What is MLBB lipstick? – The New York Times
The tried and true beauty tips are associated with pain: bite your lips until they are reddened, or scrub them with a toothbrush, or pinch your fingertips or cheeks.
But to find the elusive hue that has come to be known as “my lips but better” – theoretically indistinguishable from the natural lip color, but usually a bit darker – some experts suggest simply examining different fleshy parts of the body. No manipulation required.
“A lot of people say it goes with your gums,” said Rachel Goodwin, a makeup artist. This is “a decent version” of another popular recommendation (nipples), though she has heard even more naughty versions.
Finding MLBB in a lipstick, balm, gloss, oil, or pencil is the ultimate beauty trick: wearing products without looking like you’re wearing products. This is old magic reborn as “no makeup makeup” in the 1990s and converted by nature-look evangelist Bobbi Brown.
It resurfaced in the 2010s when Americans began to thirst for glowing Korean beauty trends, new brands like Glossier marketed sophisticated skin care products as makeup, and Meghan Markle dared to show off freckles on her wedding day.
At some point in between, members of the Makeup Alley forum and pre-YouTube beauty bloggers popularized the term “my lips, but better” (more rarely “your lips but better” or YLBB).
They also referred to “my skin but better” and occasionally “my eyes but better” for foundation and eyeshadow products, but neither took on the same mythical lightness. It became a Holy Grail (or HG) product: a lip product that was visible but barely visible, in a perfectly customized shade, both long lasting and easy to apply.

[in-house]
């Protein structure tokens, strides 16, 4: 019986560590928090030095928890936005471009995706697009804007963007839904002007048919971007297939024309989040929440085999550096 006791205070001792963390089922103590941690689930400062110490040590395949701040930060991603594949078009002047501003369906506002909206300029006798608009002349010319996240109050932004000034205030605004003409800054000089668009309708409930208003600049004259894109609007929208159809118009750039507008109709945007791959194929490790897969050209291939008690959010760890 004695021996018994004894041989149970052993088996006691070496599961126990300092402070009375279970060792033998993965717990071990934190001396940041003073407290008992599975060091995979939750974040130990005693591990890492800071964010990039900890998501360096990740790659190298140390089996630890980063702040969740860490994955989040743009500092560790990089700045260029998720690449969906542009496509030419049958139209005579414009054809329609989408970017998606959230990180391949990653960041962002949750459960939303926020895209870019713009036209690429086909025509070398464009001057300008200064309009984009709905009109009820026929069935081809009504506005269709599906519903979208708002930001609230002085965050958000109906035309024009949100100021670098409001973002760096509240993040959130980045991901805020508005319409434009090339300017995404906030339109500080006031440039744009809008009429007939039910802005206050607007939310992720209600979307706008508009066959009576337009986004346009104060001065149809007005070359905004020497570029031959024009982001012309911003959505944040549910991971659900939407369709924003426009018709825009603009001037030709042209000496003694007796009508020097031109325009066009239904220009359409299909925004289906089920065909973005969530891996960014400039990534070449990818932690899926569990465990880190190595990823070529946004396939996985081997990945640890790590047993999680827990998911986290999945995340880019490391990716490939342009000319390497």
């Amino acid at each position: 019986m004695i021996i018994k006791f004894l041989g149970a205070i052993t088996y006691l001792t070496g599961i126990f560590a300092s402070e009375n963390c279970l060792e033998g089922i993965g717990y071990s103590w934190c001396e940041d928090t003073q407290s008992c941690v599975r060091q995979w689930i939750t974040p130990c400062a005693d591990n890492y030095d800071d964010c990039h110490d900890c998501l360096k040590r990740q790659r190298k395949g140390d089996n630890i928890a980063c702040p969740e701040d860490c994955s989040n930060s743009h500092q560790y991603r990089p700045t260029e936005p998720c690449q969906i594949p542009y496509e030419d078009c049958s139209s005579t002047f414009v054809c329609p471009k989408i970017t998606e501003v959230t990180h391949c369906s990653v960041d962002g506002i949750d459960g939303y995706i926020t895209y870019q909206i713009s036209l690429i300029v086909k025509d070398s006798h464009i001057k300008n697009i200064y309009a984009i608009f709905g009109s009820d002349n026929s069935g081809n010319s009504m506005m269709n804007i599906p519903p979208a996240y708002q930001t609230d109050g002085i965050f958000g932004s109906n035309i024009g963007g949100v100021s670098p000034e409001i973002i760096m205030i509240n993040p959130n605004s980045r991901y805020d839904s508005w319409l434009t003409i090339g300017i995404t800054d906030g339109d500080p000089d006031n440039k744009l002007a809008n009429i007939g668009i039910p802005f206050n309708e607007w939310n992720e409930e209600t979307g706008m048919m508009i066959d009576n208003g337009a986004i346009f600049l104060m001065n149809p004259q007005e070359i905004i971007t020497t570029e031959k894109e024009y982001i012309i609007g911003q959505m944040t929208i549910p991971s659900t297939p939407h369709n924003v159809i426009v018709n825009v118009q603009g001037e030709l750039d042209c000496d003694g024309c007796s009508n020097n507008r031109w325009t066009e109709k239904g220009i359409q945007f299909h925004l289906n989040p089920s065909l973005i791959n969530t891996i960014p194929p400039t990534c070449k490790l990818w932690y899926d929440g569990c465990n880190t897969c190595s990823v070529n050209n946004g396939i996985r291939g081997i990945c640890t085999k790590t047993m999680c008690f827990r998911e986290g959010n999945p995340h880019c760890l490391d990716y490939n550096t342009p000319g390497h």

For some, it represented the fountain of youth in a tube.
“When you look at young children, they have those natural, healthy-looking lips with rosebuds, and as we get older and older, I feel like women are really losing color in our lips,” said Nam Vo, a make-up artist who advocating a wet look calls on her popular Instagram account “dewy dumpling glow”.
All makeup is sold to women as a means of improvement. But an MLBB? “It’s literally the better version of what I already have,” said Jackie Aina, a beauty YouTuber with more than 3.5 million subscribers. “It’s just an effortless look that really requires very little skill or talent.”
It takes effort track down however, the ideal MLBB product. It’s more personal than finding a good mascara or concealer. Depending on the occasion, outfit or time of day, there can even be more than one shade per person. That kept MLBB’s imagination alive for nearly two decades, and allowed beauty companies to take advantage of it endlessly.
Edward Bess registered “my Lips but better” as a trademark in 2013. In 2015, It Cosmetics registered “your lips but better”. (L’Oreal is the previous registered owner of both brands.) Last year, Perricone MD sold a “Your Lips Better” collection in three shades; Yves Saint Laurent is currently selling her own “My Lips Better” set.